Health professionals are the most trusted sources of information on COVID-19: Findings from the Cover Michigan Survey

July 20, 2020

People stand in large groups shaped like two hands reaching toward each other, symbolizing trust and information seeking.A new survey from the Center for Health and Research Transformation (CHRT) and Department of Learning Health Sciences (DLHS) at the University of Michigan finds that health care providers, public health agencies, and Michigan Governor Gretchen Whitmer are the most trusted and most frequently accessed COVID-19 information sources in the state of Michigan.

The survey, conducted in late May, collected feedback from a representative sample of more than one thousand Michiganders. Some of the key findings about COVID-19 information sources include:

  • Most respondents (74 percent) reported worries that misinformation about COVID-19 is making Michiganders less safe.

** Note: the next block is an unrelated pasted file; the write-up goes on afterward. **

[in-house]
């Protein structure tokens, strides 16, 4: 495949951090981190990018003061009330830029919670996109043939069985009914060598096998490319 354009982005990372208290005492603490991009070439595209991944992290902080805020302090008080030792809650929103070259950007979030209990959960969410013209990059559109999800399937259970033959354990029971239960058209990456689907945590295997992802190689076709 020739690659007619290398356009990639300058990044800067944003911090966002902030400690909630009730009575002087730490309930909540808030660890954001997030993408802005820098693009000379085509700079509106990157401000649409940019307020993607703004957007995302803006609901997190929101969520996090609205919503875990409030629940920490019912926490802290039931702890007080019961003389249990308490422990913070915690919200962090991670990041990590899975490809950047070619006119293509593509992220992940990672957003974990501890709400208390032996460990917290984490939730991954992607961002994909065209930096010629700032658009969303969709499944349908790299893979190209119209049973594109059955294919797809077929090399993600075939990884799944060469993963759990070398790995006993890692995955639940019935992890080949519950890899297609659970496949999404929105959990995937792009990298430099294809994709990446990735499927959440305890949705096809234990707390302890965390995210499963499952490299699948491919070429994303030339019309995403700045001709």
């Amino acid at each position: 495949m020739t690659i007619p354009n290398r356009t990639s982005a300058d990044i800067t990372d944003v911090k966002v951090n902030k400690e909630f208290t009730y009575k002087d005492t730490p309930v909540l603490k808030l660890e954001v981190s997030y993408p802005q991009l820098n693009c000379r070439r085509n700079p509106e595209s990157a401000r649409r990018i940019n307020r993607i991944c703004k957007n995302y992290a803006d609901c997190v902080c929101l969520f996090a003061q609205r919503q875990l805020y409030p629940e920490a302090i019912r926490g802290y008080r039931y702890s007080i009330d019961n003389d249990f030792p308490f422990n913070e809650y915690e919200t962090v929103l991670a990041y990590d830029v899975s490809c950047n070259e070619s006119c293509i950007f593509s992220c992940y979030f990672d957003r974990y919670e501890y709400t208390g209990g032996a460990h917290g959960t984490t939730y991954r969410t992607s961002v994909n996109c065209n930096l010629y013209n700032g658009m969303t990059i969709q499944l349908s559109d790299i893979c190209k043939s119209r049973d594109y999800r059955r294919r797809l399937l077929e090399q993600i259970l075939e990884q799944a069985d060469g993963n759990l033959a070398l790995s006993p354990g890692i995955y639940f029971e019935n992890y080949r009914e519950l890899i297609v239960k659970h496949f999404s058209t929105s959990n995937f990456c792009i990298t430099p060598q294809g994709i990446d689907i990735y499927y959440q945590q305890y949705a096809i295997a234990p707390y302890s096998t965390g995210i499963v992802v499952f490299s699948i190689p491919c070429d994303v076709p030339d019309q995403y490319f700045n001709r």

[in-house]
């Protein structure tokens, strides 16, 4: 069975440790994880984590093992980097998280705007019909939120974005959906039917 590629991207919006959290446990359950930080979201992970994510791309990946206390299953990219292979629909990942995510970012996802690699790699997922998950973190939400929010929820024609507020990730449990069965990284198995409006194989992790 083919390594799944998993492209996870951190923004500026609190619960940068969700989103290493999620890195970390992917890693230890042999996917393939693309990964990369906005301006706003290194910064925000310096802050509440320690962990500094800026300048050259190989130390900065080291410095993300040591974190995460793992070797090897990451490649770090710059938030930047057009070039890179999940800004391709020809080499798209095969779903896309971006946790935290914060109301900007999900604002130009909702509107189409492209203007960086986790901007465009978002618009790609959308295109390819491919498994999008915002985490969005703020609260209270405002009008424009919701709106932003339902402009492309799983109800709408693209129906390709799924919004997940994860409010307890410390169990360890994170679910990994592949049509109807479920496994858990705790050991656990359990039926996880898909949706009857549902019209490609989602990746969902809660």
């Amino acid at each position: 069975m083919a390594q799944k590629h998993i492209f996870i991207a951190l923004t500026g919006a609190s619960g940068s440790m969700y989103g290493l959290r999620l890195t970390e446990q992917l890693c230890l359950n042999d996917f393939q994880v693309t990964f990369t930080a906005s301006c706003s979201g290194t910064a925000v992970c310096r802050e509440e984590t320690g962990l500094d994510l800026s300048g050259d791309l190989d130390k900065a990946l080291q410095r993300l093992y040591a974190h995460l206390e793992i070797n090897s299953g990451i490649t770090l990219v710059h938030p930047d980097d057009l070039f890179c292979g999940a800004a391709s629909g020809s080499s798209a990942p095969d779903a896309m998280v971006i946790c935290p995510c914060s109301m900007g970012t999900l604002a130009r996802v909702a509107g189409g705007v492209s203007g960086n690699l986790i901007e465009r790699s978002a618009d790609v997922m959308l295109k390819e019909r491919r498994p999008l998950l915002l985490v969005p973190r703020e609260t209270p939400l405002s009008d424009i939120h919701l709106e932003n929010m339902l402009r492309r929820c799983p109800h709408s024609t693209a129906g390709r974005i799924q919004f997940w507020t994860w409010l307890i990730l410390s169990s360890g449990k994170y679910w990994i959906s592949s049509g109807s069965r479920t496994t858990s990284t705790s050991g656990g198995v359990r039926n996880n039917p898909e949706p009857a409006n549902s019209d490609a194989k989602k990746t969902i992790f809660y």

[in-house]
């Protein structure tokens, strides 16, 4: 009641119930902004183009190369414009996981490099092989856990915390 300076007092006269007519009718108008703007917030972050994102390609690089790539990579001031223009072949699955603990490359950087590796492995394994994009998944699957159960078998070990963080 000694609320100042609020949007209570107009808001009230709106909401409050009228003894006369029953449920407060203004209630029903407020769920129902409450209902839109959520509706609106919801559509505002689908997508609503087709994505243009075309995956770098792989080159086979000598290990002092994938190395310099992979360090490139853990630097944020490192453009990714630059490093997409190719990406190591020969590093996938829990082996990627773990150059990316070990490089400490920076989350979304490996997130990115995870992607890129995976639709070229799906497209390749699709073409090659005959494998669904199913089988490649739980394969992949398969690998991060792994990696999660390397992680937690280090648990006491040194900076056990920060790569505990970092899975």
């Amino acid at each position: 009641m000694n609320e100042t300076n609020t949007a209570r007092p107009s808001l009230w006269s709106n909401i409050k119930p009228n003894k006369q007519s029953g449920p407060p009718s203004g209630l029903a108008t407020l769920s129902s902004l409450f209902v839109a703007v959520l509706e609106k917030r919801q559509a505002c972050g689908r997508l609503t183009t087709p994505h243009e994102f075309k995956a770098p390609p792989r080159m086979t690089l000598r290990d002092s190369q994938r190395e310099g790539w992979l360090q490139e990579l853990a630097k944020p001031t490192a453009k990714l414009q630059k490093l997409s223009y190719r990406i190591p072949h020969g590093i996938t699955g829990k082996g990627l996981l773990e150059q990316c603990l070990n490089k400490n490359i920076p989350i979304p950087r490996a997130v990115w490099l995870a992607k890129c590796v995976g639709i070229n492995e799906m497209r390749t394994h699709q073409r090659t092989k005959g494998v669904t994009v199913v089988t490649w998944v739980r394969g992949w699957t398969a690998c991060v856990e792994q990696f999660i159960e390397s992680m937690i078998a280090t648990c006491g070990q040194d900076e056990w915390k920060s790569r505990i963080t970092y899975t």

• While there are many sources of information about COVID-19, there is a significant mismatch between the most-used sources of information and those that are the most trusted.
  • Respondents reported that their health care providers were the most trusted source of information about COVID-19, but less than half of respondents reported getting information from their health care providers.
  • County health departments are less likely to be trusted than state or national public health sources.
  • The media and the Michigan Legislature are among the least trusted sources of information about COVID-19.

Trust in information about COVID-19 public health measures is critical, but the disconnect between high trust and simultaneous low use of information sources will challenge public policymakers and health practitioners, requiring diligence in selecting the messengers, channels, and platforms that resonate best with Michigan residents as the state moves into the next phase of pandemic response. It may also reduce support for contact tracing, and important part of infection control practices.

“People trust health care providers, public health officials, and Governor Whitmer more than many other sources when it comes to communicating important messages about COVID-19,” says Melissa Riba, director of research and evaluation at CHRT. “As contact tracing expands and continued infection control practices remain critical, sustained engagement from our most trusted messengers will reach more people when it really matters.”